Frankly, the title says it all -- because that's what I was doing throughout most of the show.  Screaming Silently is a trainwreck, I'm afraid, and no amount of cute stage business or earnest delivery can save it.  The play is about four adult siblings reunited upon the death of their egomaniac film-director father, one Giles Forbes.  In the style of such stories, the siblings return home to pay their last respects and rivalries and dark secrets emerge.

The central flaw as I see it is that the playwright, Shane Rochon, takes on far more than he can handle with this...

Screaming Silently

Why We Need Critics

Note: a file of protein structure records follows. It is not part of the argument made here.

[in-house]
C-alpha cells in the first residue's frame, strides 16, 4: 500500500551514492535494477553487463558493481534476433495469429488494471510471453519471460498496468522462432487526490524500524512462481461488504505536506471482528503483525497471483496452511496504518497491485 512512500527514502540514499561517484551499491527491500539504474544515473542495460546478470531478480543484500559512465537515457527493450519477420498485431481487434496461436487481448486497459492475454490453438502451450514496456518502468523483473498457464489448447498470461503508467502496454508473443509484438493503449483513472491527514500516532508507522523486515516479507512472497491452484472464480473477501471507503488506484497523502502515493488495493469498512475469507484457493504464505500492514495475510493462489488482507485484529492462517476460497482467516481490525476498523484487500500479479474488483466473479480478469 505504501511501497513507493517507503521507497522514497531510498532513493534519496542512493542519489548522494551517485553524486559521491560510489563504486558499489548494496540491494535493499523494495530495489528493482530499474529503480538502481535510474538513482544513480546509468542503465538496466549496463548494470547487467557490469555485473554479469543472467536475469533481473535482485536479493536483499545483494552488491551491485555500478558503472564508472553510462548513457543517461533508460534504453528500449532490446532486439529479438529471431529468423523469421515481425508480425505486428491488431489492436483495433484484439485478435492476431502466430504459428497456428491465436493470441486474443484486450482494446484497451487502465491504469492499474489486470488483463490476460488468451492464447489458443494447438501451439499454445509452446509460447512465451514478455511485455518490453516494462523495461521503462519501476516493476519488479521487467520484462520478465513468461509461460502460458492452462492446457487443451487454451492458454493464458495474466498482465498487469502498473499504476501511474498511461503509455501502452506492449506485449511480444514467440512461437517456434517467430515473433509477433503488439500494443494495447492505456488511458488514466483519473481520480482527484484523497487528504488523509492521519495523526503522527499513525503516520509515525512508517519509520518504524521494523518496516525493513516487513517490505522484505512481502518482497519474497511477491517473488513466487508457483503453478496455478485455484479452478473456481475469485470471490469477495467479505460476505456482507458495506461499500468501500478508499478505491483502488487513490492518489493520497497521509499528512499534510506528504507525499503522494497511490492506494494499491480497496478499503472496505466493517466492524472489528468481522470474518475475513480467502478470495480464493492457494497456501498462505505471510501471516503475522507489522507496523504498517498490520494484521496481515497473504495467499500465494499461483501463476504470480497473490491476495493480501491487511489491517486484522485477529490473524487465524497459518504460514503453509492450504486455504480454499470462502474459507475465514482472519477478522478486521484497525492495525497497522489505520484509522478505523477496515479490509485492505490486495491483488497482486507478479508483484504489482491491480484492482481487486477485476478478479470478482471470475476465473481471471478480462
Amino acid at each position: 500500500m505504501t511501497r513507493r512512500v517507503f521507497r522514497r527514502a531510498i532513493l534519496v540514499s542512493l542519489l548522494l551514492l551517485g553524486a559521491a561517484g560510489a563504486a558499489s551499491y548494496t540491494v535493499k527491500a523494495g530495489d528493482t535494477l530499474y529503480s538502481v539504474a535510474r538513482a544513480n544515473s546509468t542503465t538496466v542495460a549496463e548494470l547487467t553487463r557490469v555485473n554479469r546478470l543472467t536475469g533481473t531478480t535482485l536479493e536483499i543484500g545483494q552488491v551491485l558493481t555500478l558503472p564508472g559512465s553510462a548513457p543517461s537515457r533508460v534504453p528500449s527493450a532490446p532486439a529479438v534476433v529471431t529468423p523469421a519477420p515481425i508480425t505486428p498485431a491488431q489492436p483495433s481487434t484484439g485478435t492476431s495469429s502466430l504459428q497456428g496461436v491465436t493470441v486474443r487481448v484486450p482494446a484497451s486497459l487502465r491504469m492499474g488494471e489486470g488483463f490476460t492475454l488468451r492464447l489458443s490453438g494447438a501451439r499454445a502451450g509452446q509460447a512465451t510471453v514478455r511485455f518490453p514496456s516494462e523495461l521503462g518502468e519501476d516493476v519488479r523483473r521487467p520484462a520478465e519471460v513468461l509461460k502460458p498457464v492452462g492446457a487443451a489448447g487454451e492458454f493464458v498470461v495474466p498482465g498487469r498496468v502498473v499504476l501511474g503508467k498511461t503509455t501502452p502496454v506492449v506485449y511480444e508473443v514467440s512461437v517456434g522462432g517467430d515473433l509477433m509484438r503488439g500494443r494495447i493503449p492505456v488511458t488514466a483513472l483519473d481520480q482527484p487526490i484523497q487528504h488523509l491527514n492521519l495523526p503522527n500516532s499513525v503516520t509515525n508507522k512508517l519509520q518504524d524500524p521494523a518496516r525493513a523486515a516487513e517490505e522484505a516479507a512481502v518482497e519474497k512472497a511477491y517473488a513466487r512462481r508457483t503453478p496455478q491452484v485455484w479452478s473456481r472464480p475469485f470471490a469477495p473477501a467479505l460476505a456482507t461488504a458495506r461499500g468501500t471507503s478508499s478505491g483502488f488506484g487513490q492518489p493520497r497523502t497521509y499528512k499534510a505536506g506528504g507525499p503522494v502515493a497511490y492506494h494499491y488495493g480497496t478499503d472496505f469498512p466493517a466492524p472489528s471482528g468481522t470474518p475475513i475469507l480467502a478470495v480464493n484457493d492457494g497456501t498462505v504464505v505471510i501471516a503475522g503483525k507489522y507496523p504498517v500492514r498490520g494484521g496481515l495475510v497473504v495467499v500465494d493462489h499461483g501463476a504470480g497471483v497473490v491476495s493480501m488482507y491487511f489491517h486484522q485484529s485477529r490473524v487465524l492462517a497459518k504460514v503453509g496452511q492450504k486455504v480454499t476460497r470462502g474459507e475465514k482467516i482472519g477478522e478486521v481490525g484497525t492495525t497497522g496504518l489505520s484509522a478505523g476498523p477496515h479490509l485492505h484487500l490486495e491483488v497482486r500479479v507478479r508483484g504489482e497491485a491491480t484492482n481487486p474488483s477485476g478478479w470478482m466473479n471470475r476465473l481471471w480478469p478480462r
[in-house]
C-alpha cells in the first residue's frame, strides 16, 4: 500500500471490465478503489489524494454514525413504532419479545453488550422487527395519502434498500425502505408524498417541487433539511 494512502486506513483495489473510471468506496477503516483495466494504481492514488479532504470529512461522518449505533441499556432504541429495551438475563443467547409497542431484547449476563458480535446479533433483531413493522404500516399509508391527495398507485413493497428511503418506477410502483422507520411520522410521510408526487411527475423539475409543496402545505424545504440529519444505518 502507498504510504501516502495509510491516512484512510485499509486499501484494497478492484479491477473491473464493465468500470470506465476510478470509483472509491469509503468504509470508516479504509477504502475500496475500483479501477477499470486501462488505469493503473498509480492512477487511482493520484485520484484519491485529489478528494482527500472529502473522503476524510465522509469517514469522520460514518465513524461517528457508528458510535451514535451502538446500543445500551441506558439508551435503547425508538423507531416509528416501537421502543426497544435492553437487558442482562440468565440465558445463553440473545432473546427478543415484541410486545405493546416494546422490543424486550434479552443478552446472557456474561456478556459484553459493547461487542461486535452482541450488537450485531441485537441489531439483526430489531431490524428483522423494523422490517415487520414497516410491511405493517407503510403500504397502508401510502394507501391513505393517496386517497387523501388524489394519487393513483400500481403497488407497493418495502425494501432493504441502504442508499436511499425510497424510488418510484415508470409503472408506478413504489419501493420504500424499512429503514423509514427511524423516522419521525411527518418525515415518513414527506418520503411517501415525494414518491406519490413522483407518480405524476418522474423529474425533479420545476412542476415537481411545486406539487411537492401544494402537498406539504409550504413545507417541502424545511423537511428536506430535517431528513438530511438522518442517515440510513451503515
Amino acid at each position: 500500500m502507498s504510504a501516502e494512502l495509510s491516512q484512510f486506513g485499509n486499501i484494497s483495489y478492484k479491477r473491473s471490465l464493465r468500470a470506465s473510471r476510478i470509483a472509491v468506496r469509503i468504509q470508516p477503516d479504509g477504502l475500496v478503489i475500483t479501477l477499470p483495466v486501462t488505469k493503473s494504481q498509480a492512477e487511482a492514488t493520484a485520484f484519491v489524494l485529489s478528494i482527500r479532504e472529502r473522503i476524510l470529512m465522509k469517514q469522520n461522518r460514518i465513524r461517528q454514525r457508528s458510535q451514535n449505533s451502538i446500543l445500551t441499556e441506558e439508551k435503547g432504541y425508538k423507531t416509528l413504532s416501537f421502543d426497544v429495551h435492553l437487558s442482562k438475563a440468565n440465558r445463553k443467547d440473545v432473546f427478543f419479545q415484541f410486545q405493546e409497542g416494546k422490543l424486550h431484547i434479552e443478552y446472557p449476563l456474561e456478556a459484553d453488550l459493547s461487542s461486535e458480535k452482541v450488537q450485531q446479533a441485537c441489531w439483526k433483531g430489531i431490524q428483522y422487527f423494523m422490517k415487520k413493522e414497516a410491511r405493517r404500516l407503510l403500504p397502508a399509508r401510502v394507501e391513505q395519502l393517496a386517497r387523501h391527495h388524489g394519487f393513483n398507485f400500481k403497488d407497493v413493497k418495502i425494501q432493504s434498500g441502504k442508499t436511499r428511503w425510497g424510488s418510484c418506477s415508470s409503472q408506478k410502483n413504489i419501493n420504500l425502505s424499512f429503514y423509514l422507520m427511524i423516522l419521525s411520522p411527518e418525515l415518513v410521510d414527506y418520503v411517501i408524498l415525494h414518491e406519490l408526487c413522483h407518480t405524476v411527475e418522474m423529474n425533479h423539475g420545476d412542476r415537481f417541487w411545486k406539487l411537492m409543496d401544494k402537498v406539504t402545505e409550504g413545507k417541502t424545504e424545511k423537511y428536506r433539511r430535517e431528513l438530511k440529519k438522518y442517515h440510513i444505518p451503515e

Editor's Note: Following the recent eruption of comments caused by Brett Owen's piece on Joe Ink's Dusk,  I wanted to write something that outlined PLANK's position on reviewing and the approach that we've tried to foster over the last three years. Before I could put finger to keyboard, Jill Margo came across an article from 2008 written by Chris Dupuis that did such a good job at analyzing the role of the critic and the need for more public conversation that I thought I would post it here in its entirety and let it do most of the speaking for me. The article originally appeared on the website Time and Space, which is well worth a poke around in its own right.

Author Name: 
Chris Dupuis
Photograph Caption: 
Tara Dyberg in Joe Ink’s Dusk; photo by Chris Randle